Acid Reflux: Can It Be Life-Threatening? [Video]

  • Experiencing occasional acid reflux doesn’t usually cause complications, but frequent acid reflux can lead to serious conditions.
  • GERD may lead to esophageal cancer.
  • Preventing and treating GERD involves lifestyle changes, medications, and even surgery.

It’s common to experience mild acid reflux from time to time. It occurs when your stomach contents rise to your esophagus. However, frequent acid reflux may be a symptom of gastroesophageal reflux disease (GERD). While GERD isn’t life-threatening, it can cause serious health issues and complications when left untreated.

GERD symptoms

Experiencing acid reflux more than twice a week may indicate GERD, with symptoms that include:

  • bad breath
  • difficulty swallowing
  • nausea
  • heartburn
  • indigestion
  • regurgitation
  • sore throat
  • chest pain
  • cough

GERD complications

Some cases of GERD may lead to serious complications when left untreated. Here are some of those issues:

  1. Esophagitis

Frequent acid reflux can inflame the esophagus. This condition is known as esophagitis and can make swallowing difficult and even painful. It may also cause a sore throat, hoarse voice, and heartburn. When left untreated, chronic esophagitis may lead to esophageal ulcers and strictures and raise your risk of esophageal cancer.

2. Esophageal ulcers

Stomach acid can damage the esophagus lining and cause a painful ulcer known as an esophageal ulcer. Symptoms of esophageal ulcers include:

  • indigestion
  • heartburn
  • pain when swallowing
  • nausea
  • bloody stools
  • a burning sensation in your chest area

Esophageal ulcers sometimes don’t have symptoms but can cause a hole in the esophagus or a bleeding ulcer.

3. Esophageal stricture

Untreated GERD can cause inflammation, scarring, or abnormal tissue growth in the esophagus, resulting in esophageal stricture or a narrower and tighter esophagus. The condition makes swallowing and breathing difficult or painful. There’s also a risk of food getting lodged in the esophagus, which may cause choking or result in malnutrition and dehydration.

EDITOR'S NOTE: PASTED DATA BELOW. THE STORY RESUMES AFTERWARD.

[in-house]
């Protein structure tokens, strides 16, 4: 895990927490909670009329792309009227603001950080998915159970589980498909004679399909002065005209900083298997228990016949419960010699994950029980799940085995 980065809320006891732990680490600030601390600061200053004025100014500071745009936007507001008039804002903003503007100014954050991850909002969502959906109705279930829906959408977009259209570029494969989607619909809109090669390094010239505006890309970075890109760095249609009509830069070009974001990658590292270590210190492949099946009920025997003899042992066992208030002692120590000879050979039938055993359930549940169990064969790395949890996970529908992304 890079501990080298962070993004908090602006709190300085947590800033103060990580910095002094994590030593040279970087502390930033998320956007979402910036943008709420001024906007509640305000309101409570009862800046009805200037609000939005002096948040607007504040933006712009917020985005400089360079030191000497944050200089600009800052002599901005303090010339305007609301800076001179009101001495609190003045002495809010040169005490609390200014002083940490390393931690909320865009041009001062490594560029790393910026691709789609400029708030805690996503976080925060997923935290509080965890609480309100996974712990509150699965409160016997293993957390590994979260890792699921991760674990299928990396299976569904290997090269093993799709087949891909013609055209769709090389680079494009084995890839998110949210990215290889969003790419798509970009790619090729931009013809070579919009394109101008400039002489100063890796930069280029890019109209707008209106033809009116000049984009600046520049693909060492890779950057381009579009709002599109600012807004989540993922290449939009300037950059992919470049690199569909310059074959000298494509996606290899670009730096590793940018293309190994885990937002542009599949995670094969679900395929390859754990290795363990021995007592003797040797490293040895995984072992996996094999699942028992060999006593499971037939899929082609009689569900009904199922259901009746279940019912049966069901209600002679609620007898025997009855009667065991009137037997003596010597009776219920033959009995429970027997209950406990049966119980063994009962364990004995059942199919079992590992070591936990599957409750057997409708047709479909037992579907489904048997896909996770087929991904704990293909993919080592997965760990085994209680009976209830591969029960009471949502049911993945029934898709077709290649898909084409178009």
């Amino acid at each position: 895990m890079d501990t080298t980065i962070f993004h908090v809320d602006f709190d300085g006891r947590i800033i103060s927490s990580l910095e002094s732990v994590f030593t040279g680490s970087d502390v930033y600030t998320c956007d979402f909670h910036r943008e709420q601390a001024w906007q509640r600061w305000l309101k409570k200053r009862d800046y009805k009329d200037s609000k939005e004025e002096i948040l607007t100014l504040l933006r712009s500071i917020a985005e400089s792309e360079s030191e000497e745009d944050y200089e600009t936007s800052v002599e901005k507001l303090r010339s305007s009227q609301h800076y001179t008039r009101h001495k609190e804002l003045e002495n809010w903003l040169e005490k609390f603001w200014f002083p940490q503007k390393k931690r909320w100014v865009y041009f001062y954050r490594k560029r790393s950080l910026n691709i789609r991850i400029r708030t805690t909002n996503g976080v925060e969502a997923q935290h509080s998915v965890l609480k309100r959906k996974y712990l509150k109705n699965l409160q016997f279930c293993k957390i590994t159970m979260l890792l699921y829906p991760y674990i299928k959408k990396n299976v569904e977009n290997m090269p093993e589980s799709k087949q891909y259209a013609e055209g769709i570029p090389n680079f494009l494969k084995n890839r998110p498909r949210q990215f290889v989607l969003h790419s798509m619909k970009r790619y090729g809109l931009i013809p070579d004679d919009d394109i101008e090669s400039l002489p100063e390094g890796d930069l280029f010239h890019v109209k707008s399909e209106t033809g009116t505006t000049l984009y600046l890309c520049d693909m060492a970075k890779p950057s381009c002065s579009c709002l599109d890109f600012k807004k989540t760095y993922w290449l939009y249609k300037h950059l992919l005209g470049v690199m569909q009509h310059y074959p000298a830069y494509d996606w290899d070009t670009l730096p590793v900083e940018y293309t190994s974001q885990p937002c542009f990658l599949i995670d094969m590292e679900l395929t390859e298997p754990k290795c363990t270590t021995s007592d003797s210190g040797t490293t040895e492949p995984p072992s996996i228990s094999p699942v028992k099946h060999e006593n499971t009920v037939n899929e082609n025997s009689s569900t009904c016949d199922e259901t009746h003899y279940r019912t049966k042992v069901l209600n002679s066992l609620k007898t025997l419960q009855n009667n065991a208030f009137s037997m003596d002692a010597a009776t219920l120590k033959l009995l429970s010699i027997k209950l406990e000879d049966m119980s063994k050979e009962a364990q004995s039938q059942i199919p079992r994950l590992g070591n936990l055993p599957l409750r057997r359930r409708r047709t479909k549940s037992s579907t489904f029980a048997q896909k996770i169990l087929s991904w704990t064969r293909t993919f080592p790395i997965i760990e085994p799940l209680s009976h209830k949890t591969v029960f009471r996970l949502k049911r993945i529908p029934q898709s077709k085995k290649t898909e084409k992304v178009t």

4. Aspiration pneumonia

Stomach acid that rises to your esophagus can reach your lungs and cause a lung infection called aspiration pneumonia. Symptoms include:

  • Fever and fatigue
  • deep cough, or wheezing
  • chest pain
  • shortness of breath
  • bluish hue on the skin
  • death

5. Barrett’s esophagus

Esophageal damage caused by stomach acid can cause cellular changes to the esophageal lining.

Barrett’s esophagus is a condition where gland cells replace the squamous cells lining the lower esophagus. About 10 to 15 percent of GERD patients get Barrett’s esophagus. Men are twice likely to develop the condition than women. There’s a slight risk for this condition to lead to esophageal cancer.

6. Esophageal cancer

GERD can put you at a slight risk of adenocarcinoma, a certain type of esophageal cancer. The condition affects the lower esophagus and cause:

  • difficulty swallowing
  • coughing
  • chest pain
  • severe indigestion and heartburn
  • weight loss

Often, people only notice symptoms once the cancer has become more advanced.

Preventing complications from acid reflux

Adopting the following habits may help prevent acid reflux and its complications:

  • Avoid greasy, fatty, acidic, and spicy foods.
  • Eat meals 2 to 3 hours before going to bed.
  • Eat smaller portions.
  • Chew slowly.
  • Maintain a healthy weight.
  • Limit caffeine and alcohol.
  • Quit smoking.
  • Sleep with your upper body slightly higher than your stomach.
  • Avoid tight-fitting clothing.

See a doctor if you get GERD symptoms several times a week and if you regularly take over-the-counter heartburn medication for heartburn.

Acid reflux treatment

Common medications for acid reflux treatment include:

  • Antacids
  • Prokinetics
  • Proton pump inhibitors
  • H2 blockers

You may need to undergo surgery if these treatments don’t work.

Source: Healthline